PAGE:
Take Action: Identify a budgeting system that works for you (ledger, spreadsheet, or digital service like YNAB or Mint) and stick with it for a full calendar year – iterating along the way until you are hitting your goals regularly and have a well-oiled budget system in place.
6. Minimize Your Wallet
Your wallet holds important items (credit and debit cards, cash, IDs, metro cards) that you use every day. But it also holds a lot of unnecessary bulk (rewards cards, old receipts, expired coupons). Avoid dumping your entire purse out at the checkout counter and take a close look at what you actually need to carry around with you on a daily basis.
Take Action: Identify the most items in your wallet you use nearly every day (credit cards, debit card, metro card, ID, cash, gym membership card) and organize them separate from your secondary items – those you only use once and a while (retail credit cards, library card, insurance cards, loyalty rewards cards). A slim card case, sticker pocket for your smart phone or vintage cigarette case work great for holding your daily needs whereas as more robust zip-around wallet is perfect for all the rest.
7. Set Up a Home Filing System
How long would it take you to find an important document (a passport, a birth certificate, a medical record, tax documents) if you needed it right now? Putting a functional and flexible filing system in place will not only ensure crucial life documents don’t get lost, but it will also help you stay organized for any and all lifestyle changes that come your way in the years ahead.
Take Action: Identify a place in your home where you will file your important documents (filing cabinet, file box, portable accordion file, binder). Label files with various categories that you can add individual folders to throughout the year: Financial (bank account information, retirement records), Identification (social security cards, passports, birth certificates, marriage license, licensures), Health (medical records, bills), Insurance (medical, life, car, renters, home owners, property) Employment (contracts, pay stubs), real estate (lease, mortgage), Car (title, registration, service information, maintenance receipts), and Academic (transcripts, loan records, diplomas).
8. Declutter Your Digital Life
In today’s digital world, it can feel like your entire life is stored on your computer and smartphone. The number of digital files, photos, applications and emails can be overwhelming, so it’s crucial to keep your online life free of clutter. Just like your physical office, maintaining an organized digital office space can increase productivity and decrease stress.
Take Action: Clean up your desktop by filing all computer documents and photos into appropriate folders. Practice inbox zero – maintaining an empty (or nearly empty) email inbox at all times by archiving important messages, deleting old ones and unsubscribing from junk mail. Analyze the apps on your smartphone – deleting those you never use and organizing those you do into categorized folders. Lastly, establish a password management system (either written and locked away or digitally via LastPass) to keep all the passwords to your online life secure and easily accessible.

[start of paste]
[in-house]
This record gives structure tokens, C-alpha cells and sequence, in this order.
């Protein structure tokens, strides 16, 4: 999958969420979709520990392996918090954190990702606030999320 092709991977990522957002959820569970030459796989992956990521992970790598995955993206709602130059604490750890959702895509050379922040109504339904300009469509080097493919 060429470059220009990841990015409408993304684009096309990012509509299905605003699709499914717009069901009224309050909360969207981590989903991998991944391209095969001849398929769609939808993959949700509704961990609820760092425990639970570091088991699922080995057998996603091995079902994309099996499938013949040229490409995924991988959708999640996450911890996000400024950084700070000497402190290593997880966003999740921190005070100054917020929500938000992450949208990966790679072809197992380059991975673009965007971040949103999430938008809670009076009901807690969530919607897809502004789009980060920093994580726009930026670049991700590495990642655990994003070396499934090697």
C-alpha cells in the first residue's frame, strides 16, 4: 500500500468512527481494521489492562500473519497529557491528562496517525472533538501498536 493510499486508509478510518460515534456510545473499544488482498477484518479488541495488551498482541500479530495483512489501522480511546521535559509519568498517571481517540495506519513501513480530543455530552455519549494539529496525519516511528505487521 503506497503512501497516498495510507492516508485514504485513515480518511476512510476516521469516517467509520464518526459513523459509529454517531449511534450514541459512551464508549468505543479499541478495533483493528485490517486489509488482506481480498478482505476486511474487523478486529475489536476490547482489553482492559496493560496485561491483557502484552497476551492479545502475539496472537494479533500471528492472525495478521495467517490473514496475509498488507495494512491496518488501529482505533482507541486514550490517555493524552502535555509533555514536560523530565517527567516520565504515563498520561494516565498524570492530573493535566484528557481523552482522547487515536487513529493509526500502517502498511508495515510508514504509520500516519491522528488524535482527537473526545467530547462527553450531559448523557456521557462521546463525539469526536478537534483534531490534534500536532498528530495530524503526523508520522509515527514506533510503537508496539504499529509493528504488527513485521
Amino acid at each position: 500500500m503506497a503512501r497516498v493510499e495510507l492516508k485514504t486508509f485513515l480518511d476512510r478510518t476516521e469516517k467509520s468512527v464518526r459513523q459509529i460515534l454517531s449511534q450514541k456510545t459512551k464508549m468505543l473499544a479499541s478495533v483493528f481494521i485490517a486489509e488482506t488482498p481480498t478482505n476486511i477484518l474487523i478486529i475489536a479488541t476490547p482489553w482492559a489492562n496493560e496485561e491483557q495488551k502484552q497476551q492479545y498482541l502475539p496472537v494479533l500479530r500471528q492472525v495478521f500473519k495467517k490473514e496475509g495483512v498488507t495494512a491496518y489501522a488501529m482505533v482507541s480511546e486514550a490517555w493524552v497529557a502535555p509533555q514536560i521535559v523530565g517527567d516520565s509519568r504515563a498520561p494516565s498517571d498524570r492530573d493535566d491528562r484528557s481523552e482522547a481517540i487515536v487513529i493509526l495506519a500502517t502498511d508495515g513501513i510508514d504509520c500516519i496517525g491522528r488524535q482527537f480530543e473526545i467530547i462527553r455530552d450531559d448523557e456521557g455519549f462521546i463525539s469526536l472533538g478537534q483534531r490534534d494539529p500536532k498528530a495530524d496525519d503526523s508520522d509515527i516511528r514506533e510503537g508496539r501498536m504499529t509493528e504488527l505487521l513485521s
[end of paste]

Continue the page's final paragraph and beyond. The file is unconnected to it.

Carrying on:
9. Clean Out Your Closet
This is a biggie, but worth every minute of the work you put in. The mantras here are less is more and quality over quantity. Your wardrobe should consist of high-quality pieces you love that all (more or less) can be mixed and matched in minutes to create a stylish outfit you feel confident in. With an organized closet, you’ll never say I don’t have anything to wear again.
Take Action: There exist a variety of experts, programs and strategies to help you achieve a clean and organized closet. Anushka Reese of The Curated Closet provides detailed step-by-step instruction to help you discover and refine your personal style, overhaul your closet and learn how to shop smarter. The Oprah Winfrey Closet Hanger Experiment – hang all your clothes on hangers; after you wear an item, change the direction of the hanger when you return it to the closet; assess your wardrobe after six months – can help you part with underused pieces. And Project 333 provides a minimalist capsule wardrobe strategy that encourages you to mix and match 33 items (clothing, accessories, outerwear and shoes) for 3 months.
10. Detox Your Kitchen
The food and cookware in your cupboards, pantry, refrigerator and freezer guide your cooking activity and eating habits. These kitchen resources should reflect the way you and your family eat. Keeping your kitchen stocked with the right appliances and healthy pantry staples can help simplify meal planning, streamline your grocery list and foster creativity in the kitchen.
Take Action: Empty out all of your kitchen cupboards and assess each appliance, pan and cooking utensil. First toss or donate any cookware or appliances that don’t reflect your cooking style. Remember that less is more and you can cook just about anything with only 50 cooking essentials (read more). Second, analyze the food and beverages in your pantry, fridge and freezer. If you frequently go on grocery spending sprees only to find yourself throwing everything away in exchange for takeout, this healthy pantry staples list can help you maintain a balanced foundation of ingredients to make quick and tasty meals any day of the week.